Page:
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Dial-up Flat Rate

By: Chris Hogan MSc - Updated: 24 Aug 2012 | comments*Discuss
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For those who are still unable to obtain broadband but are heavy users of the internet, there are still a few providers offering 'flat rate' modem or ISDN packages. Technically, as far as the customer is concerned, the offering is the same as Pay As You Go (also known as PAYG or 0845 access) but you are offered a set amount of usage, usually measured in hours per month, in return for a monthly fee. The more you pay, the more you are allowed to use, right up to unlimited.

Flat Rate Background

After the explosion of internet use in the United Kingdom, at the end of the 1990s, led by the emergence of Freeserve and many other internet service providers (ISPs) offering 0945 access, many people started to rack up large bills with 0845 call charges. This was exacerbated by the relatively slow speeds attainable by modems, at least when compared to today's broadband speeds.

The ISPs began to offer services that used a BT line package called Flat Rate Internet Access Control (FRIACO), run on 0844 numbers, which was a lot cheaper to run than 0845 lines, although it could be expensive if the predicted allocation wasn't used.

Benefits of the Customer Relationship

The real benefit for the ISPs was that customers had to set up a regular billing relationship with them. With the PAYG model anyone could log on and use the service; with the ISPs getting money from the 0845 revenues they didn’t care who was logging on. But this meant that they didn't know who they were dealing with and couldn’t build a relationship that they could use to advertise products and sell other services.

For the longer term health of their businesses, the ISPs valued knowing who was using the services and their names and addresses, as it meant that they could then begin to do those things. For the customer, it meant that they got less downtime and a more reliable connection as the usage peaks and troughs were smoother, and often the telephone support was cheaper too.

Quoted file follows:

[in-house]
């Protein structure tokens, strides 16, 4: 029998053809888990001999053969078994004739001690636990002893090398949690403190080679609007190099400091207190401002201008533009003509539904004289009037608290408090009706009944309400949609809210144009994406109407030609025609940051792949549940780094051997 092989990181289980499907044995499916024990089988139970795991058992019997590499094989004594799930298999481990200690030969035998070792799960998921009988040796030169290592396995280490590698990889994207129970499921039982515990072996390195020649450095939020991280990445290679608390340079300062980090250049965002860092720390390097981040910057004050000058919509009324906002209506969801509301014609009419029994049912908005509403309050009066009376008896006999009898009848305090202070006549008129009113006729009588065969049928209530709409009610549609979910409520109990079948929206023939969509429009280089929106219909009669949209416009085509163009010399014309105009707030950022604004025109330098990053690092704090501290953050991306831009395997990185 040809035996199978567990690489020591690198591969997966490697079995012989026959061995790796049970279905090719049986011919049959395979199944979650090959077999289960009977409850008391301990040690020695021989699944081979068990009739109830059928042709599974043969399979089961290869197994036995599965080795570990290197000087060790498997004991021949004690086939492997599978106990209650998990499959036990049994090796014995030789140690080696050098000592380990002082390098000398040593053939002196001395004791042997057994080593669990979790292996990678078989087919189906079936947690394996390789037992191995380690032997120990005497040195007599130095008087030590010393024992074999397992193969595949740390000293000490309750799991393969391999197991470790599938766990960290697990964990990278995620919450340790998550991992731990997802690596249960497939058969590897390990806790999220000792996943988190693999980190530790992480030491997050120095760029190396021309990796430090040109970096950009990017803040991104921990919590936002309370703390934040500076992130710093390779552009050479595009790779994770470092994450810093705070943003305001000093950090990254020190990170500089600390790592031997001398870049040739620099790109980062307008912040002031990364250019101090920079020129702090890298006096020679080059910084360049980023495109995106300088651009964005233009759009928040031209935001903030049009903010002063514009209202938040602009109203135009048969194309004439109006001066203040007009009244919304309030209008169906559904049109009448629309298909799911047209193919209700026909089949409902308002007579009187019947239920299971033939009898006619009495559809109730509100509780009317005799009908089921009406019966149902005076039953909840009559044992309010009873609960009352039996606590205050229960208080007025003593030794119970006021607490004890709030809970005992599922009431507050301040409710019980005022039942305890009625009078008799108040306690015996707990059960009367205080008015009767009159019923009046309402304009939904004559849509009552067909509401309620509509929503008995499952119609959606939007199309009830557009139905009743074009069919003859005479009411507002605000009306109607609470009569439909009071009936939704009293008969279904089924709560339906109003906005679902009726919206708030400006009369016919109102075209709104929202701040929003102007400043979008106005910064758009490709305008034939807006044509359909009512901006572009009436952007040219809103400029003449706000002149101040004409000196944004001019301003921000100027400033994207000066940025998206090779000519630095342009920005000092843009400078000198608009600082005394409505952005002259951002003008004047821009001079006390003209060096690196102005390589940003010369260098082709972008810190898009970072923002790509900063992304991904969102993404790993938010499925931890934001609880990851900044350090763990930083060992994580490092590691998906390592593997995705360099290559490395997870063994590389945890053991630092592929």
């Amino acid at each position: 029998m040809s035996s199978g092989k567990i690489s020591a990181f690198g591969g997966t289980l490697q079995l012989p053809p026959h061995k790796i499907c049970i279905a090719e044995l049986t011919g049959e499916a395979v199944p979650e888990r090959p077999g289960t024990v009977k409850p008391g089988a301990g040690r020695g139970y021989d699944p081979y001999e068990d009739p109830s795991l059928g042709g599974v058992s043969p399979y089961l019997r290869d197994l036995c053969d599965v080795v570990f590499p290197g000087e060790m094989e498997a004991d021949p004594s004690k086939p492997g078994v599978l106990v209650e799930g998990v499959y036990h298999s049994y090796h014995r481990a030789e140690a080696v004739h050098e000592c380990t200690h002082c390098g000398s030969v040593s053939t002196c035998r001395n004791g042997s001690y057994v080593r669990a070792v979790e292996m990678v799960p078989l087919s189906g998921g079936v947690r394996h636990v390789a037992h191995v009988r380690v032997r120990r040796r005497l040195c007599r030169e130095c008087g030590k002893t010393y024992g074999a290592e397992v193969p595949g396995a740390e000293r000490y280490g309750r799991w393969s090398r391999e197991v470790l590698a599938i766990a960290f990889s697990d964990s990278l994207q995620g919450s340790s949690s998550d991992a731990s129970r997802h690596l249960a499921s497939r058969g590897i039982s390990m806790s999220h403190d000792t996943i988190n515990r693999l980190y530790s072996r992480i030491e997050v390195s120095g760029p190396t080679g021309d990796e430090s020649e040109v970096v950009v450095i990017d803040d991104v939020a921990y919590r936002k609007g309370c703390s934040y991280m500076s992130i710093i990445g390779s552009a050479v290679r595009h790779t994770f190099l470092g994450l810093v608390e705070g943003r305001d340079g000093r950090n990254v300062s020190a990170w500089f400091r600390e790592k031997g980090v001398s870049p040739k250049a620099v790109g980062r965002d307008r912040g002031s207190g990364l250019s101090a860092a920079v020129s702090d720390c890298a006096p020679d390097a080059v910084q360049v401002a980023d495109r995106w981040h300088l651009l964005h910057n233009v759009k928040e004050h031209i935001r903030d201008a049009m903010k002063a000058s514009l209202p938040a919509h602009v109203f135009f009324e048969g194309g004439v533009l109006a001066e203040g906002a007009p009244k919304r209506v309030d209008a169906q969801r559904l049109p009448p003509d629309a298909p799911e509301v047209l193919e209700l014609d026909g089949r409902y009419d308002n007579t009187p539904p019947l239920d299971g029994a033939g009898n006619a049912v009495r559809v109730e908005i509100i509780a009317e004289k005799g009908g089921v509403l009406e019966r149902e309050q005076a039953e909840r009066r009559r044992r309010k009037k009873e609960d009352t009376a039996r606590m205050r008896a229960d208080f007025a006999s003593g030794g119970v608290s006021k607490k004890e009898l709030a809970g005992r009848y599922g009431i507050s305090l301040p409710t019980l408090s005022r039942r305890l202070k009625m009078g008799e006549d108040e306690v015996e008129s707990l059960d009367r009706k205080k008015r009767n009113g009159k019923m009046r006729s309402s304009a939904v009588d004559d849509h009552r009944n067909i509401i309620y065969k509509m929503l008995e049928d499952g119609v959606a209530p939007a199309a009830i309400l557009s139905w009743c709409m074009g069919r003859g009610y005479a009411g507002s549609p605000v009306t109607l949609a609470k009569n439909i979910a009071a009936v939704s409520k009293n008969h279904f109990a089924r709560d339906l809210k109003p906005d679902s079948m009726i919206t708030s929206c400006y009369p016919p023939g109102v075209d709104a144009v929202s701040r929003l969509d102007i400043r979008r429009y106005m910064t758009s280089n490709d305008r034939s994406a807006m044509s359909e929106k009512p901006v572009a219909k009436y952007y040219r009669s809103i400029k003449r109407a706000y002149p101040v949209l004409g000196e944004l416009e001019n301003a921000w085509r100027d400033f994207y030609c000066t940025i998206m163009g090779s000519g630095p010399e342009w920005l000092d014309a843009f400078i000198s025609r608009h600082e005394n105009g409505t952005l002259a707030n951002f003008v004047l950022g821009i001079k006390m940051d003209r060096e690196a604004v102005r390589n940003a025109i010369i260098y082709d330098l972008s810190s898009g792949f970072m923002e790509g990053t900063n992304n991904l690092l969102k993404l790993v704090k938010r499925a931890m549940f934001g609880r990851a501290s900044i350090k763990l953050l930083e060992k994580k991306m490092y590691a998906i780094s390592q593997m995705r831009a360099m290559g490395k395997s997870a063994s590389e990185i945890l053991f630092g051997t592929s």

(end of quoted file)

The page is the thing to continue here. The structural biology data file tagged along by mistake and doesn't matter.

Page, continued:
Flat Rate and ISDN

For people in remote areas who aren't able to get broadband, a good alternative is to use flat rate but with an ISDN modem rather than an ordinary analogue one. This digital service gives more reliable connections and speeds of up to 64kbps (as opposed to a theoretical maximum of 56kbps with analogue) or 128kpbs if two channels are connected (dual-bonding) at the same time.

Another advantage against analogue modems is that connection is virtually instantaneous and there is no delay listening to the squawking of the modem while it goes through it's tortuous connection negotiation with the modems at the other end of the line.

However, ISDN is expensive to install with high line rental. Call charges could be higher than expected too, because dual channel connections, to get 128kbps, are treated by the telephony network as two calls, so you are charged double.

Good Choice for Heavy Users in Non-Broadband Areas

These days it makes sense both for consumers and the ISPs if everyone can get onto broadband. It's not that much more expensive than some flat rate modem services and much cheaper than PAYG if you are a heavy user. Add in the much faster speeds and the fact that it's always on so you don’t have to connect up when you want to use it, and broadband just makes more sense all round.

But for those who are unable to choose broadband, flat rate is there as an alternative. If 0845 call charges are getting above eight or nine pounds a month, then it’s well worth looking at a flat rate package.

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